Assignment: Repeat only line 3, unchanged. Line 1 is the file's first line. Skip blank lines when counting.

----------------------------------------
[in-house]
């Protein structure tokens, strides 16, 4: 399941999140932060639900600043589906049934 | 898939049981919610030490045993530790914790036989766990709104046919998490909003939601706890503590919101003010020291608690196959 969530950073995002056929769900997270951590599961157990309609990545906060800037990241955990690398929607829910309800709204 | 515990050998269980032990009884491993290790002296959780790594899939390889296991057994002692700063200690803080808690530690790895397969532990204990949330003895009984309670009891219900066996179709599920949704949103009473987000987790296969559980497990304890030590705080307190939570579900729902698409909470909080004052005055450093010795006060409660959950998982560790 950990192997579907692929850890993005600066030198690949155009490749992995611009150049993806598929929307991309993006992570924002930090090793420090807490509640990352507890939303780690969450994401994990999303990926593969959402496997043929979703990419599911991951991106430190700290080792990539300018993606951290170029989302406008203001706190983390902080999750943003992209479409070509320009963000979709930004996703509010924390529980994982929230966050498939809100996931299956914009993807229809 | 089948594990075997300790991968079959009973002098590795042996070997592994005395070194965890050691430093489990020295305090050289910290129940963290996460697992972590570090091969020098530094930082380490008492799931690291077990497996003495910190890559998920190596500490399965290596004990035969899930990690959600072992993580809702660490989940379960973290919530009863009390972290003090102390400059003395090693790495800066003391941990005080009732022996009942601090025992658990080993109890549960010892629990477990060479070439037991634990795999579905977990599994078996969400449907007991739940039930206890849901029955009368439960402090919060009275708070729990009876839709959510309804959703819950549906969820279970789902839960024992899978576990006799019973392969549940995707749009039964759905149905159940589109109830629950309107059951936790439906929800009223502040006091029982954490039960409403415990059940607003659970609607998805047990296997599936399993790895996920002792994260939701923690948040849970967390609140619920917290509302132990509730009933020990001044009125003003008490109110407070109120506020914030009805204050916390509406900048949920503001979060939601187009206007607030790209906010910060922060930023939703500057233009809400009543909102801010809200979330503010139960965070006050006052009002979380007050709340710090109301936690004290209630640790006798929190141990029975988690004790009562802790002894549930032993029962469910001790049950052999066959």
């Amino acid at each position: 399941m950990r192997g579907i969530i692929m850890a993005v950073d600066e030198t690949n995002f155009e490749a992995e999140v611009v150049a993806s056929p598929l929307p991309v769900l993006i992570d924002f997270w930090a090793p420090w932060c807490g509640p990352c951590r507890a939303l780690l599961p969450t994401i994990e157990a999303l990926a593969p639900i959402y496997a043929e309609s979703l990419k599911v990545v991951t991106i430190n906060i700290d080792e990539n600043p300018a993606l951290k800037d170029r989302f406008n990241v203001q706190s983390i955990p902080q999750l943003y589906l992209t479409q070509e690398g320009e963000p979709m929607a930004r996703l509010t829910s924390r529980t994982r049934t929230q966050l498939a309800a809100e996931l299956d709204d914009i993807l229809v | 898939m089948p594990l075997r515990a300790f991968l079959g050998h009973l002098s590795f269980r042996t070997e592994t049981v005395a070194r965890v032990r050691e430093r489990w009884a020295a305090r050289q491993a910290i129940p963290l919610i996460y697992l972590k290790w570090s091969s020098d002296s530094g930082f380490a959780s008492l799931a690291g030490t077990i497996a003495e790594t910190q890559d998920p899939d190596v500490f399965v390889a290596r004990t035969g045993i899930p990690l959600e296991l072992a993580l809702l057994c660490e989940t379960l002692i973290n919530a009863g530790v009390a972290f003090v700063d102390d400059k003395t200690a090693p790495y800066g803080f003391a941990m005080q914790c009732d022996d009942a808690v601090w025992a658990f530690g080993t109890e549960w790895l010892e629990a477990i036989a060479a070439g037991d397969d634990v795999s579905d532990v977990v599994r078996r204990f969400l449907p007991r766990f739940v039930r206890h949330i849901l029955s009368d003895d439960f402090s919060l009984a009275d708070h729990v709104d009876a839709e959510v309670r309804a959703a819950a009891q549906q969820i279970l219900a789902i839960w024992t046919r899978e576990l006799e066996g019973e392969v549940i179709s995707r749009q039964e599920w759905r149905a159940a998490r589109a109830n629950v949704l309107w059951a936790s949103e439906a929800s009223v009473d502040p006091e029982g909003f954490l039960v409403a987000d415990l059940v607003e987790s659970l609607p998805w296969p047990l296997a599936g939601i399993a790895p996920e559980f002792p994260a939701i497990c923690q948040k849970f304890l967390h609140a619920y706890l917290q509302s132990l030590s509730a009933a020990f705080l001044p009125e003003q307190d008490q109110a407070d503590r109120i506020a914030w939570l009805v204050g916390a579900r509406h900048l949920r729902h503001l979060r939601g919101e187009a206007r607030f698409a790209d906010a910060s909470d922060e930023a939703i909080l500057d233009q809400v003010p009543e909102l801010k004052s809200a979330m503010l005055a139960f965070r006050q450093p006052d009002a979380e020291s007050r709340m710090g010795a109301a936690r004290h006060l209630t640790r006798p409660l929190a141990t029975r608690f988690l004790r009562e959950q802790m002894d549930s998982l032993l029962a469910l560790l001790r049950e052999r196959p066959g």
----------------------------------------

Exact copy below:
């Amino acid at each position: 399941m950990r192997g579907i969530i692929m850890a993005v950073d600066e030198t690949n995002f155009e490749a992995e999140v611009v150049a993806s056929p598929l929307p991309v769900l993006i992570d924002f997270w930090a090793p420090w932060c807490g509640p990352c951590r507890a939303l780690l599961p969450t994401i994990e157990a999303l990926a593969p639900i959402y496997a043929e309609s979703l990419k599911v990545v991951t991106i430190n906060i700290d080792e990539n600043p300018a993606l951290k800037d170029r989302f406008n990241v203001q706190s983390i955990p902080q999750l943003y589906l992209t479409q070509e690398g320009e963000p979709m929607a930004r996703l509010t829910s924390r529980t994982r049934t929230q966050l498939a309800a809100e996931l299956d709204d914009i993807l229809v | 898939m089948p594990l075997r515990a300790f991968l079959g050998h009973l002098s590795f269980r042996t070997e592994t049981v005395a070194r965890v032990r050691e430093r489990w009884a020295a305090r050289q491993a910290i129940p963290l919610i996460y697992l972590k290790w570090s091969s020098d002296s530094g930082f380490a959780s008492l799931a690291g030490t077990i497996a003495e790594t910190q890559d998920p899939d190596v500490f399965v390889a290596r004990t035969g045993i899930p990690l959600e296991l072992a993580l809702l057994c660490e989940t379960l002692i973290n919530a009863g530790v009390a972290f003090v700063d102390d400059k003395t200690a090693p790495y800066g803080f003391a941990m005080q914790c009732d022996d009942a808690v601090w025992a658990f530690g080993t109890e549960w790895l010892e629990a477990i036989a060479a070439g037991d397969d634990v795999s579905d532990v977990v599994r078996r204990f969400l449907p007991r766990f739940v039930r206890h949330i849901l029955s009368d003895d439960f402090s919060l009984a009275d708070h729990v709104d009876a839709e959510v309670r309804a959703a819950a009891q549906q969820i279970l219900a789902i839960w024992t046919r899978e576990l006799e066996g019973e392969v549940i179709s995707r749009q039964e599920w759905r149905a159940a998490r589109a109830n629950v949704l309107w059951a936790s949103e439906a929800s009223v009473d502040p006091e029982g909003f954490l039960v409403a987000d415990l059940v607003e987790s659970l609607p998805w296969p047990l296997a599936g939601i399993a790895p996920e559980f002792p994260a939701i497990c923690q948040k849970f304890l967390h609140a619920y706890l917290q509302s132990l030590s509730a009933a020990f705080l001044p009125e003003q307190d008490q109110a407070d503590r109120i506020a914030w939570l009805v204050g916390a579900r509406h900048l949920r729902h503001l979060r939601g919101e187009a206007r607030f698409a790209d906010a910060s909470d922060e930023a939703i909080l500057d233009q809400v003010p009543e909102l801010k004052s809200a979330m503010l005055a139960f965070r006050q450093p006052d009002a979380e020291s007050r709340m710090g010795a109301a936690r004290h006060l209630t640790r006798p409660l929190a141990t029975r608690f988690l004790r009562e959950q802790m002894d549930s998982l032993l029962a469910l560790l001790r049950e052999r196959p066959g």